4/13/2021: Cockroaches the king of insect intelligence?
Science may be confirming what some of us fanciers have known for a long time: when it comes to insects, cockroaches are smart cookies.
A new paper by Christopher Varnon and Ann Adams shows that cockroaches (Eublaberus posticus) are capable of habituation, a non-associative type of learning. While this may not be news to many roach keepers, this is the first time it has been formally studied, and in orange-heads no less.
Christopher reached out to me to purchase some adult orangeheads for future work, though unfortunately I’m currently out of them and waiting for my colony to recover. He was nice enough to share some additional behind-the-scenes information on the exciting field of cockroach intelligence, including some sentiments on unpublished findings regarding the even more thrilling possibility of associative learning in cockroaches.
“I have another paper I am writing on associative learning based on the work we did last summer. Yes, they do learn, and actually very quickly. So far, they are learning just as fast as bees, which is very exciting. I’m only having a little bit of difficulty right now getting motivated roaches, because it seems like colony density might matter for that.”I have many questions once the groundwork for future studies has been created, such as what cockroach species are the smartest, and why? Personally, I would expect species from stable environments, like orange-heads, to be relatively low on the intelligence scale. From what I’ve read, environmental complexity and disturbance tend to drive an organism’s need for thinking and learning. I would then expect that roaches from very complex environments with changing resources and conditions (such as those found in a city apartment) would need to learn more effectively and rapidly than those found in a stable, simple environment (such as a cave floor or the refuse in an ant nest). Perhaps Periplaneta americana will be found to be quite the genius among insects? How will that change the morality and ethics we apply to them as a pest? Fascinating stuff.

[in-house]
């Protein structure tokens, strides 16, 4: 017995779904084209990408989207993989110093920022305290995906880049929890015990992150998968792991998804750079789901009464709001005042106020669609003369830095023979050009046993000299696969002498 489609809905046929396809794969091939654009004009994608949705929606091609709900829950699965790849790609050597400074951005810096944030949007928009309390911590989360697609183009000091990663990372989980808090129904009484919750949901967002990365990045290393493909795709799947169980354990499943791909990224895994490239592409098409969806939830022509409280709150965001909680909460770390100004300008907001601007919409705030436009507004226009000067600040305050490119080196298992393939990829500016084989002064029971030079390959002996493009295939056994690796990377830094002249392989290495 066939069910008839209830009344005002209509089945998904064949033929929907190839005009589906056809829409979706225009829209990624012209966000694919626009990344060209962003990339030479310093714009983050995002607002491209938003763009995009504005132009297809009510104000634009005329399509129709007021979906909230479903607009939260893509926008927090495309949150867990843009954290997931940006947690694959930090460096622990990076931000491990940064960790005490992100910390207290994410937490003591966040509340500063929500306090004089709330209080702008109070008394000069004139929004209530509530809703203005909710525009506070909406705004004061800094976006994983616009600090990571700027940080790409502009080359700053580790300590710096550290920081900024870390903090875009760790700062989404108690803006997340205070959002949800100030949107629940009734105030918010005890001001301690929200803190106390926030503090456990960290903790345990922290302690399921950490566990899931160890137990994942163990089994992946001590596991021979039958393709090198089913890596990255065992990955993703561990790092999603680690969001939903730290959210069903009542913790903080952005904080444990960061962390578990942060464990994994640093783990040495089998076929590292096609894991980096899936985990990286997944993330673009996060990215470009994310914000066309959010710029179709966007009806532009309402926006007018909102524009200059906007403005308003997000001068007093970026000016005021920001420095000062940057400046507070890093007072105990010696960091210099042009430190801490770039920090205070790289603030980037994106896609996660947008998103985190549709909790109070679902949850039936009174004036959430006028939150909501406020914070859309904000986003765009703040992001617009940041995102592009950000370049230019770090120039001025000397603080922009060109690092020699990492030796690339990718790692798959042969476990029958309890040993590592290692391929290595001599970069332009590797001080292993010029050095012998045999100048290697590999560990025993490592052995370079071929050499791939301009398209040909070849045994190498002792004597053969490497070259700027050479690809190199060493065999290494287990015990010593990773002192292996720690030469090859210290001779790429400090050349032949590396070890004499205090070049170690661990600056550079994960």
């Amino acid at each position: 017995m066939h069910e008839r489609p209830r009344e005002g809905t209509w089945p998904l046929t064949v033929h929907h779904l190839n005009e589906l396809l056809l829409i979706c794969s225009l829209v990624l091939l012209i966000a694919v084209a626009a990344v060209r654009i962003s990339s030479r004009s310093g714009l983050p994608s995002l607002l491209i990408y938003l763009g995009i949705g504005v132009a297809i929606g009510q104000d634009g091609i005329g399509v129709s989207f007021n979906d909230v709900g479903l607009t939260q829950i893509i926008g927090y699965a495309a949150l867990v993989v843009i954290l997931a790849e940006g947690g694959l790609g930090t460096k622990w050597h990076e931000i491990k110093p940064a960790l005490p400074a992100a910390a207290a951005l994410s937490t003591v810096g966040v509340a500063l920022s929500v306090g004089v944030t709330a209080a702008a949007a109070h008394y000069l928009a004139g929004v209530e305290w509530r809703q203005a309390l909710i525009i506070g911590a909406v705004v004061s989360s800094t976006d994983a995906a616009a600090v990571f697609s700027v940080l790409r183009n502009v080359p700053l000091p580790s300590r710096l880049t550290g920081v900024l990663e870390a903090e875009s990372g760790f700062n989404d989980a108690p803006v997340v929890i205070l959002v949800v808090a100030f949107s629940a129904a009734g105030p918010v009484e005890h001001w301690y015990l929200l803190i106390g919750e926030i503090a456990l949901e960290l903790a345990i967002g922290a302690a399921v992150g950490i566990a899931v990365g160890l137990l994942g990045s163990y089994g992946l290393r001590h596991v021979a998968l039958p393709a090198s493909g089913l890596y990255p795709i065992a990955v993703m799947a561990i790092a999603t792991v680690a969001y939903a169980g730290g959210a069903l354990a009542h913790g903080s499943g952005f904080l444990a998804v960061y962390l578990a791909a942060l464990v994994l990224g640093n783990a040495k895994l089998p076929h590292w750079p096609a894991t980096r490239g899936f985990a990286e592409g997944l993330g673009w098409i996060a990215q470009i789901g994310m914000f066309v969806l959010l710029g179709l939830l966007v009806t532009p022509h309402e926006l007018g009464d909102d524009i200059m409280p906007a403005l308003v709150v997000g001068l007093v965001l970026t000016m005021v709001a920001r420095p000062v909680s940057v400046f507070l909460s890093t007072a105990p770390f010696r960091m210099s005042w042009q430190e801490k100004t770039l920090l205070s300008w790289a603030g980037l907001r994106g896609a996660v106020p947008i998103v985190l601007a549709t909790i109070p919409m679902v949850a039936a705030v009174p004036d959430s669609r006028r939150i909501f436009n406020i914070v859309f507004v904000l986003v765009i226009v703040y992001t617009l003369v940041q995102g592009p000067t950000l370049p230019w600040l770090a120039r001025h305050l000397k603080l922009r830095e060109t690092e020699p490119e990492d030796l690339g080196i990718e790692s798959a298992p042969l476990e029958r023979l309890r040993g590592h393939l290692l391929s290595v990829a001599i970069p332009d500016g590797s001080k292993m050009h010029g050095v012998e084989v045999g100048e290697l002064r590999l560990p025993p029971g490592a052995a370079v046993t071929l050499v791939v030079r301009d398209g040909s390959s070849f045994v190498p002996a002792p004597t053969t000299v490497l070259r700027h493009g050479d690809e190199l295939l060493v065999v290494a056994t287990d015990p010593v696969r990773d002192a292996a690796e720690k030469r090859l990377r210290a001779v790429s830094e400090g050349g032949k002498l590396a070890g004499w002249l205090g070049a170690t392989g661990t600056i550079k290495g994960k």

One final note while I can get my parting shot in… Many people think mantids are intelligent due to their habit of following their faces and “staring deeply and intimately”. Despite their close relationship to cockroaches, I must emphasize from experience and physiology that mantids are dumber than a box of rocks. Those giant eyes may be extremely discretionary and offer acute vision… but this is because mantids are essentially the closest nature has gotten to mindless killing machines and that trait allows them to effectively capture and consume the most prey possible. Those long, deep gazes are their way of figuring out if they can eviscerate and eat you, and, if not, how they can get away safely so they can then eviscerate and eat other things.
I’m not biased, it’s just science!